UofL dance student combines business with pleasure
For many students, a full load means taking the maximum amount of class hours.
A full load takes on a different meaning for Alexandra Brannon, a University of Louisville business major who also is a student at UofL's Dance Academy.
Brannon's typical day is brimmed full of activity but a bit short on time for sleep and meals.
"I work 11 (p.m.) to 4 (a.m.) weeknights as a UPS package handler helping get international packages to the right destination," Brannon said. "Then I go home to sleep as fast as I can, get up and eat a quick breakfast before my 11 a.m. class, attend classes and dance rehearsals until 9 p.m. followed by dinner, homework, maybe a nap and off to work again."
Although it's trite to say that she has to "stay on her toes" to balance her schedule, Brannon has kept up this routine all four years she's been at UofL, as she combines a passion for ballet with a desire to acquire the business skills she hopes to use in the future.
Brannon's goal is become a choreographer for a dance company - perhaps her own. Scheduled to graduate in December, she already has had success in the challenging and competitive world of dancing.
Adjudicators of the Southeastern Ballet Association Emerging Choreographers program have picked one of her creations to be performed at the association's annual festival May 7 in High Point, N.C. Another of her ballets was selected and performed at the 2009 festival in Montgomery, Ala.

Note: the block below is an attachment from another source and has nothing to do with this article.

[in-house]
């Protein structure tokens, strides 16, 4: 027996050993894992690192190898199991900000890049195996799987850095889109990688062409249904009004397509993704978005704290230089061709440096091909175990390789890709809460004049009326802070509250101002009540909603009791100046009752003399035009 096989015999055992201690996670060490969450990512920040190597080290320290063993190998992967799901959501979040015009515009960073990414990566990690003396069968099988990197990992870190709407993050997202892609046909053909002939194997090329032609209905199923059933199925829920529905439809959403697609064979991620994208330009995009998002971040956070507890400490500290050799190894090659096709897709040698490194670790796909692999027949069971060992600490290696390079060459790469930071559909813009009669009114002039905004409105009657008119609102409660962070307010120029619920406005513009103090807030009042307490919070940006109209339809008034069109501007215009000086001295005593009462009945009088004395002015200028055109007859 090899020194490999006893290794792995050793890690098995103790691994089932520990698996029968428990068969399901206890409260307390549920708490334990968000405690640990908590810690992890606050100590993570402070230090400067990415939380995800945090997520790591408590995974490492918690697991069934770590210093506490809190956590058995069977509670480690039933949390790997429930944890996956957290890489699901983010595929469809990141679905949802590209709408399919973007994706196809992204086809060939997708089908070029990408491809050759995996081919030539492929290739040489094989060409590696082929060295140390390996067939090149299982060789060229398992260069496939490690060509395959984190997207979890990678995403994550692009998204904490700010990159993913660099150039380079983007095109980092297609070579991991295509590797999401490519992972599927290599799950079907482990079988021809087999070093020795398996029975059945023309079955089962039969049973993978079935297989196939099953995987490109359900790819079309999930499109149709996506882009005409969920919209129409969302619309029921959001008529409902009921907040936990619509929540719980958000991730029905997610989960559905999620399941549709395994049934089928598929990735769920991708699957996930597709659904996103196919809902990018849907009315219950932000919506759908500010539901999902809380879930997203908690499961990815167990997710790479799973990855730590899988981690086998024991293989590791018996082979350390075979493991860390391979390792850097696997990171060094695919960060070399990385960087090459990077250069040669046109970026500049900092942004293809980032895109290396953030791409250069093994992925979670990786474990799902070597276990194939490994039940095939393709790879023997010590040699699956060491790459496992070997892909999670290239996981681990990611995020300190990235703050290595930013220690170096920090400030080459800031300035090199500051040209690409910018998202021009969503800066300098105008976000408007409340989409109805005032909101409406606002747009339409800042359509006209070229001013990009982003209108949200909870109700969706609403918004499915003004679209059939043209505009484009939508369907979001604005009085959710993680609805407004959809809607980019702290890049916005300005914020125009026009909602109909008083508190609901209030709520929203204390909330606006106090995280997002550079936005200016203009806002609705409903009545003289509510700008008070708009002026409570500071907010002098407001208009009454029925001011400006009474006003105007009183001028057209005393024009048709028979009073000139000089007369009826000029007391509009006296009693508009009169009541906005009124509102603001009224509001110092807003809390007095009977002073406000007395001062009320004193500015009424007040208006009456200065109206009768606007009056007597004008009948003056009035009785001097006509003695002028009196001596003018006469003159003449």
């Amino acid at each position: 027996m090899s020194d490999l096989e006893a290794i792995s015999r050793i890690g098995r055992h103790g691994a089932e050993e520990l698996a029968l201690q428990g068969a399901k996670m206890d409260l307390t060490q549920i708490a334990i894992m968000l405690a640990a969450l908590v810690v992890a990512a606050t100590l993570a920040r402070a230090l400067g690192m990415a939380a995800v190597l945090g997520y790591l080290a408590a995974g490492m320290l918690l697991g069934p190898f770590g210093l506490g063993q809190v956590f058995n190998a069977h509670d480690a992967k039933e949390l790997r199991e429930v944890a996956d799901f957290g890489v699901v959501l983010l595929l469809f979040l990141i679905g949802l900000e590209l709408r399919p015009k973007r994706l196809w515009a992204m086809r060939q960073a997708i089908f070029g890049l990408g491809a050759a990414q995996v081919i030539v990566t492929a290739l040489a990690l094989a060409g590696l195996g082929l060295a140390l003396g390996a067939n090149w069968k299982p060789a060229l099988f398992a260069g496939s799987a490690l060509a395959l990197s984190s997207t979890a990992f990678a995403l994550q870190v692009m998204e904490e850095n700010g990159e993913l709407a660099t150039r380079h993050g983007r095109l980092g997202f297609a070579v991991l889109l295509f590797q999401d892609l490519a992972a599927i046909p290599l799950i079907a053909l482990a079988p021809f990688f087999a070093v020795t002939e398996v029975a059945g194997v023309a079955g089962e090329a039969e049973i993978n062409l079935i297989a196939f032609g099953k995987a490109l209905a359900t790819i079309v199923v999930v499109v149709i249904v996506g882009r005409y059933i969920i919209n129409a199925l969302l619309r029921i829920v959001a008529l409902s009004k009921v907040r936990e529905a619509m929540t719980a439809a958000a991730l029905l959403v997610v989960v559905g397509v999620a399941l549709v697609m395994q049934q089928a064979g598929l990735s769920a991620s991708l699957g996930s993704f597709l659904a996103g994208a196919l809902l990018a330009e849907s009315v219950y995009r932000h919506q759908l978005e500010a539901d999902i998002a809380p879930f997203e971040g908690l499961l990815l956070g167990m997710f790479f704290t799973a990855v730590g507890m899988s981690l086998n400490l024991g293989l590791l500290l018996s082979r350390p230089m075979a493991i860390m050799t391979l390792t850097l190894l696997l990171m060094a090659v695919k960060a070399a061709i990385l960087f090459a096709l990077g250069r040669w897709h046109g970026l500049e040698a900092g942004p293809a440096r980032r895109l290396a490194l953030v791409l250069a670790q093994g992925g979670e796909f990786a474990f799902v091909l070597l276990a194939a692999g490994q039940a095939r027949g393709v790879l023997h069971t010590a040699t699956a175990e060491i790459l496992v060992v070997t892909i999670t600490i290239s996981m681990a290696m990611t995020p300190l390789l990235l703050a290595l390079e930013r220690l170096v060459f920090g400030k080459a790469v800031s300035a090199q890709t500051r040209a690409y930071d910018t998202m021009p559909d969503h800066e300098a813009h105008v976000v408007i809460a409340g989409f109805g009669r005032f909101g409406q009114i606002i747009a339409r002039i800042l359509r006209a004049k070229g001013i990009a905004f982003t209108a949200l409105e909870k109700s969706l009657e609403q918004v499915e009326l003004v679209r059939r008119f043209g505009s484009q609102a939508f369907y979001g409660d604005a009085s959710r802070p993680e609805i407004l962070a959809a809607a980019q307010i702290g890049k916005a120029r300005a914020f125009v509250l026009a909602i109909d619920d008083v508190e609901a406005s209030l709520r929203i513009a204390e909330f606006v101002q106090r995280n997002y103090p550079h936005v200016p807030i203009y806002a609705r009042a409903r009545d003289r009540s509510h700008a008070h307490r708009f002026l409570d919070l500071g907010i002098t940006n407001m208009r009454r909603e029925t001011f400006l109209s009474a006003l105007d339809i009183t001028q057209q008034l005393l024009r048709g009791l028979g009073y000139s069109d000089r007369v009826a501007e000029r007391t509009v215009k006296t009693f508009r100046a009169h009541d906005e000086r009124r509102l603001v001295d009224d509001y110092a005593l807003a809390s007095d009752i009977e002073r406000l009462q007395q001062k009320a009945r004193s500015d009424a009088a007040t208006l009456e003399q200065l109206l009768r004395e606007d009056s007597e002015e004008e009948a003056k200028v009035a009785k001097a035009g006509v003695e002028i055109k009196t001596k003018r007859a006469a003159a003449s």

"The festival honor gives me great experience in creating a ballet, casting the dancers and directing the performance," Brannon said. "The feedback will be invaluable, plus I will also perform at the festival in other ballets."
One might say that Brannon was born to dance. Her father was a principal dancer for the Louisville Ballet, and her mother was her first ballet teacher. She started lessons at an early age, and later was accepted to study dance at the Youth Performing Arts School in Louisville.
After graduating from high school, Brannon wanted to pursue a college degree and to continue her study and practice in ballet. She had to find a place where she could combine the two. She also had to find a way to pay for her education. A solution was close to home. Metropolitan College, a unique partnership between UPS and UofL that helps students earn money to pay for their education, provided her the financial means to attend college. UofL's Dance Academy provided the ballet training she needed to become a professional dancer.
With her work ethic, Brannon lacked only other ingredient for success:
"Coffee keeps me going," she said.
Brannon choreographed a piece for and will be among the dancers at the annual Dance Academy Spring Gala, 7:30 p.m., May 14 and 15 at the Margaret Comstock Concert Hall. Dancers ranging in age from 14 up will perform traditional and modern ballets, choreographed specifically for them. Tickets are $15 for general admission and $5 for students and senior citizens. They will be available at the door.